Synopsis by Hal Erickson
Barry Fitzgerald's distinctive brand of Irish blarney, which was wonderful in small doses, leaned towards the precious and boring when he was given a leading role. In Easy Come, Easy Go, Fitzgerald portrays an inveterate horse player who refuses to allow his grown daughter (Diana Lynn) to get married. His motives are less paternal than materialistic: Fitzgerald has been spending all his daughter's hard-earned money at the racetrack. The old duffer reforms by fade-out time, allowing Lynn to choose between her pompadoured swains Sonny Tufts and Dick Foran. This bears no relation to the 1968 Elvis Presley musical of the same name, beyond the fact that both pictures were released by Paramount.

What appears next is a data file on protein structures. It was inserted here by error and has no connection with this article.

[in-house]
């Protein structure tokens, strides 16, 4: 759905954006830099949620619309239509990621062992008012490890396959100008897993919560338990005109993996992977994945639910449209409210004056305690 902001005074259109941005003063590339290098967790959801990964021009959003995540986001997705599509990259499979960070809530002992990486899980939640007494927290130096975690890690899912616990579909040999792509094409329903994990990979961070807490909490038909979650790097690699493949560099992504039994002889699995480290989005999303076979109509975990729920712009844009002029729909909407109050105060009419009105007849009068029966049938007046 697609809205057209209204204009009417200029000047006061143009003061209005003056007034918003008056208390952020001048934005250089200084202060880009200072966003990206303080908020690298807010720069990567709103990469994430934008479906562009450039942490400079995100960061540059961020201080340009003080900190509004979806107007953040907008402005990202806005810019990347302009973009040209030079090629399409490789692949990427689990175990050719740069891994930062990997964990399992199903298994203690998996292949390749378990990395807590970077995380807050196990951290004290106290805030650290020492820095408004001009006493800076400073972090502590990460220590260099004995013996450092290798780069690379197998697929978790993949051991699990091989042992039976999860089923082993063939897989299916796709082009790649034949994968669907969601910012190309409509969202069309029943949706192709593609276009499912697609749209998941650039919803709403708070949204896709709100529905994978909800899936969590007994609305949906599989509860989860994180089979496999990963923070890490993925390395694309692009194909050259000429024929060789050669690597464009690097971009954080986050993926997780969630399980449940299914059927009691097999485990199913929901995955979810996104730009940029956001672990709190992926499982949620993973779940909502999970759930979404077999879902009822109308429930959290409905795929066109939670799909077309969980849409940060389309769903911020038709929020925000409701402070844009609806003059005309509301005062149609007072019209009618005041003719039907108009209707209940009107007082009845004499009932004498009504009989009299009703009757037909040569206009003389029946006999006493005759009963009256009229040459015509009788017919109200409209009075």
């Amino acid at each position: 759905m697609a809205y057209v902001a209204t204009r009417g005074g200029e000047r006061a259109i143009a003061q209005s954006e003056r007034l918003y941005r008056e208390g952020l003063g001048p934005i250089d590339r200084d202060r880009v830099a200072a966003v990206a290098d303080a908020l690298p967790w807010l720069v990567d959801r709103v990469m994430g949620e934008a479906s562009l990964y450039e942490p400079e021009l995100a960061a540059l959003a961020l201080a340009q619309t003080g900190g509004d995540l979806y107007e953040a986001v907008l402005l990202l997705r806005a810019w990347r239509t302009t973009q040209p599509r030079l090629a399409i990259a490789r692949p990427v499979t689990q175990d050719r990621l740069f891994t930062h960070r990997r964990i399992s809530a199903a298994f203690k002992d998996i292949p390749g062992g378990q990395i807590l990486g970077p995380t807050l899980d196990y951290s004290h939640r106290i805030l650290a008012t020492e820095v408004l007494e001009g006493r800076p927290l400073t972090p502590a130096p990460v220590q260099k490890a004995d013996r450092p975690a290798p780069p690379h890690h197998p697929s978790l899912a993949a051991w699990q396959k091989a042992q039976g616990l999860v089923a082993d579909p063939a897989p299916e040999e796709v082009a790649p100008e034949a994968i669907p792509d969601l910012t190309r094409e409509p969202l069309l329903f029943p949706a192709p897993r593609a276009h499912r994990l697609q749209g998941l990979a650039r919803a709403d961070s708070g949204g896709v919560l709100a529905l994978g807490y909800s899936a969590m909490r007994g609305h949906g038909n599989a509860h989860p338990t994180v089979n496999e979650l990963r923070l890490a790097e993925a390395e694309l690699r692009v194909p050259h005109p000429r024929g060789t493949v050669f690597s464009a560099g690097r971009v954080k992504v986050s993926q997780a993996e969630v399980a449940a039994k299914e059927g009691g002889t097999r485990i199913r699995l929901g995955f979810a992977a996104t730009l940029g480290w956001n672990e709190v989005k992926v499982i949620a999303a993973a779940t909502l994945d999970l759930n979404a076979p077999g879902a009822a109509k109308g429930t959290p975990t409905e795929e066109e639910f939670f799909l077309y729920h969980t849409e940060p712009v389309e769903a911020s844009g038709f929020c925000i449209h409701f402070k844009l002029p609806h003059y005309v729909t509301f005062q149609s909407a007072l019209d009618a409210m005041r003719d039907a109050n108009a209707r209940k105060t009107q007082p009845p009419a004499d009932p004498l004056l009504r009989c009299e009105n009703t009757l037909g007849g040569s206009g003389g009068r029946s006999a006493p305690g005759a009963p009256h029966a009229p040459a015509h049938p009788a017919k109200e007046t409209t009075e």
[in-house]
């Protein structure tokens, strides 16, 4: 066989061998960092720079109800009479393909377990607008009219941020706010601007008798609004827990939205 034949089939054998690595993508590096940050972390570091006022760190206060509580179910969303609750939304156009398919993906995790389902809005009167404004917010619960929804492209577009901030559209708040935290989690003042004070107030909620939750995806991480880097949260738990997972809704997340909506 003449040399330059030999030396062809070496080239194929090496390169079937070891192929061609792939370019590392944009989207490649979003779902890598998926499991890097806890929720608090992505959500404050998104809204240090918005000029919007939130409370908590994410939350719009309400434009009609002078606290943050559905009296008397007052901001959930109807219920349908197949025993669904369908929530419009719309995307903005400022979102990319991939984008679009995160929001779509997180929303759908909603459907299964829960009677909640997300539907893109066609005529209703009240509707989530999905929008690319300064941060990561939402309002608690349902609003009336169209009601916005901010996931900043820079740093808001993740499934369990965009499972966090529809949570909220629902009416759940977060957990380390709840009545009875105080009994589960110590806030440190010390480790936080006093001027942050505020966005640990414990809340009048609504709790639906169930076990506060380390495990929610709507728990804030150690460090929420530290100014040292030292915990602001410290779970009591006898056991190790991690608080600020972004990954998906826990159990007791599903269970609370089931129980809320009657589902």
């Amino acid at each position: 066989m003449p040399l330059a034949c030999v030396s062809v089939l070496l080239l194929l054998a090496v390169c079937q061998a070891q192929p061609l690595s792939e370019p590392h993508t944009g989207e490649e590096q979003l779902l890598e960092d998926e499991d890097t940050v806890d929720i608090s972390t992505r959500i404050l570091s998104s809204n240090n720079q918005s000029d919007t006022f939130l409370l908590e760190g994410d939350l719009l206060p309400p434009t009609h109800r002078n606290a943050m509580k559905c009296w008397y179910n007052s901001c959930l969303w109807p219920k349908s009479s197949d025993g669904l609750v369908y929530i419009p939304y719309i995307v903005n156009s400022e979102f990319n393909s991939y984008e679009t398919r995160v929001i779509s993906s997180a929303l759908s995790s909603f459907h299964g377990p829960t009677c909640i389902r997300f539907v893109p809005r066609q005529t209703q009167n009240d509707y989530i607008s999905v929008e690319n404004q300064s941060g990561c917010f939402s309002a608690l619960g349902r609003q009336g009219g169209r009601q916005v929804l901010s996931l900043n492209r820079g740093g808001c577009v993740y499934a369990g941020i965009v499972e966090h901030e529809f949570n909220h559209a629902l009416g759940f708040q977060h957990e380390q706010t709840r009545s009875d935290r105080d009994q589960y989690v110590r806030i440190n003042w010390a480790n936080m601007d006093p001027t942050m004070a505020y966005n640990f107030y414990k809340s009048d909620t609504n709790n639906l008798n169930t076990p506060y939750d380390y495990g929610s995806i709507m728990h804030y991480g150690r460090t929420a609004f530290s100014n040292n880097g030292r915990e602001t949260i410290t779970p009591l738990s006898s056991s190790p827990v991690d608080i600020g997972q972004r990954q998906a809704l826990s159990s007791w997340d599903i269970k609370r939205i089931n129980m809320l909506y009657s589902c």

daughter, gambling, money, debt, horse-racing